Volo’s Tomas Morana has been one of the most vocal advocates for wholesale pricing from the LCBO. He’s happy that it has finally happened, but he says the change is way overdue.

“My position is that [the new laws] should have always been there. There shouldn’t have had to be a pandemic to make it happen,” he says. “But it’s great that it happened. It should cause some much-needed relief.”

While the changes have been positioned as a “lifeline” to bars and restaurants, Morana says it’s likely not a big enough discount to single-handedly save a business that might be drowning. Margins are already razor-thin, and pandemic era factors – like yo-yoing restrictions, supply chain issues, food price increases, labour costs, shipping and packaging and inflation – mean that the savings are more likely to decrease losses than increase profits.

If you’re a customer buying a $15 cocktail from a bar, for instance, you might not see that price go down. Where it does make a difference, he says, is for bottle shops and quasi-retail businesses like his.

“Otherwise, the margins aren’t there yet,” he says.

Bottega Volo, located in the foyer of The Royal cinema on College Street.
Nick Lachance

Toronto’s bottle shop scene has already matured rapidly in the less-than-two years it has existed. Now, at spots throughout the city it’s legal to get refillable growlers of draught beer, pre-made cocktails and all sorts of specialty groceries. At the beginning, it was mostly cans, bottles and make-it-yourself cocktail kits with a token bag of chips to make it legal.

Food sales are actually still a requirement. Liquor licences are still only granted to spots whose primary purpose is as a bar or restaurant, not a retailer.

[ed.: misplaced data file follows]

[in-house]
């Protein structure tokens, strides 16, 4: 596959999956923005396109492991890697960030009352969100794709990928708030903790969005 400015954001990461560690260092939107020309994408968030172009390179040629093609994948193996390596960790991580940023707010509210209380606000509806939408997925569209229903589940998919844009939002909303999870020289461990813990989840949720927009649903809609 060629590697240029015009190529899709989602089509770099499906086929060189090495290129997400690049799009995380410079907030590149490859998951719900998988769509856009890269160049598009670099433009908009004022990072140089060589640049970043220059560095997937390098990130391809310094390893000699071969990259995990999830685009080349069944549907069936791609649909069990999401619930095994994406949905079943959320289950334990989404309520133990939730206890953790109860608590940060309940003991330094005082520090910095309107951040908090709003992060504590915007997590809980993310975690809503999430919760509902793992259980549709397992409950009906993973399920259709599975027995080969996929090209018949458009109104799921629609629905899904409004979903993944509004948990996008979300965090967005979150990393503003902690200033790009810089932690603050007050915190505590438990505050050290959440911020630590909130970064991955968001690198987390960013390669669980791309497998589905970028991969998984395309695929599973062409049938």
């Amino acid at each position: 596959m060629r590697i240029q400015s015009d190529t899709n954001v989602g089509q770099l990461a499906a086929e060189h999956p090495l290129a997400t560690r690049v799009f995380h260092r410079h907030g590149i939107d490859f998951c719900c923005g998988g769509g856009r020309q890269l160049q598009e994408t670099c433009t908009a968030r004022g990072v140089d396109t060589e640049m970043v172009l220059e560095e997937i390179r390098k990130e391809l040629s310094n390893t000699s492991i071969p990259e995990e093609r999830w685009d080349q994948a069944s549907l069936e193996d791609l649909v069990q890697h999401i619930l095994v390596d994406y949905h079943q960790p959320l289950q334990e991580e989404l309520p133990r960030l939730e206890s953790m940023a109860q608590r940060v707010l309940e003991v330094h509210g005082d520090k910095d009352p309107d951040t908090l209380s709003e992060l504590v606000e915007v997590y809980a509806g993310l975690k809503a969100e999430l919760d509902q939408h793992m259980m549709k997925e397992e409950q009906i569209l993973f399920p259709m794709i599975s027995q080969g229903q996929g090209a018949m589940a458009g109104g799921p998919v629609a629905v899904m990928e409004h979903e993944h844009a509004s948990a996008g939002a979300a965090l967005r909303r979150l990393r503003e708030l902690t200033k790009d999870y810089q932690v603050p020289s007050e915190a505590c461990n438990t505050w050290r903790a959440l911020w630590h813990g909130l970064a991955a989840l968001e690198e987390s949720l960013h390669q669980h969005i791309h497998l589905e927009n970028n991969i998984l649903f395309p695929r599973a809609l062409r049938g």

That’s a point of contention for critics of expanded alcohol sales. With some grocery stores in the Loblaws chain already allowed to sell beer and wine, LCBO workers worry it could expand to other big chain grocery stores.

“The Walmarts, the Loblaws [will] somehow find a loophole to sell alcohol in… box stores or supermarkets,” OPSEU Local 5110 local president Debbie McGuinness predicted to NOW at the end of 2020. “Those profits will go to the Westons.”

Last year, after that conversation, convenience store chain 7-Eleven submitted an application to introduce in-store alcohol service at 61 stores throughout Ontario, which OPSEU called a “loophole.” CBC later reported that Ontario premier Doug Ford had a secret meeting at 7-Eleven’s Texas headquarters just before the pandemic.

Since then, the Convenience Industry Council of Ontario also launched a campaign to allow convenience stores to sell made-in-Ontario beers and wines.

In the meantime, though, Morana says local bars and restaurants are not looking to weaken the LCBO, whose sales fund social services and infrastructure throughout the province. Instead, he looks at licensees not as competitors but as “partners” whose sales help, not hinder, the government agency, which still taxes every sale even if a product – a personally imported bottle of beer or wine, for instance – is special ordered from a third-party.

“If we’re selling more, we’re keeping more people in business, creating more jobs and actually giving the LCBO more money,” he argues.

More accessibility for specialized beer and wine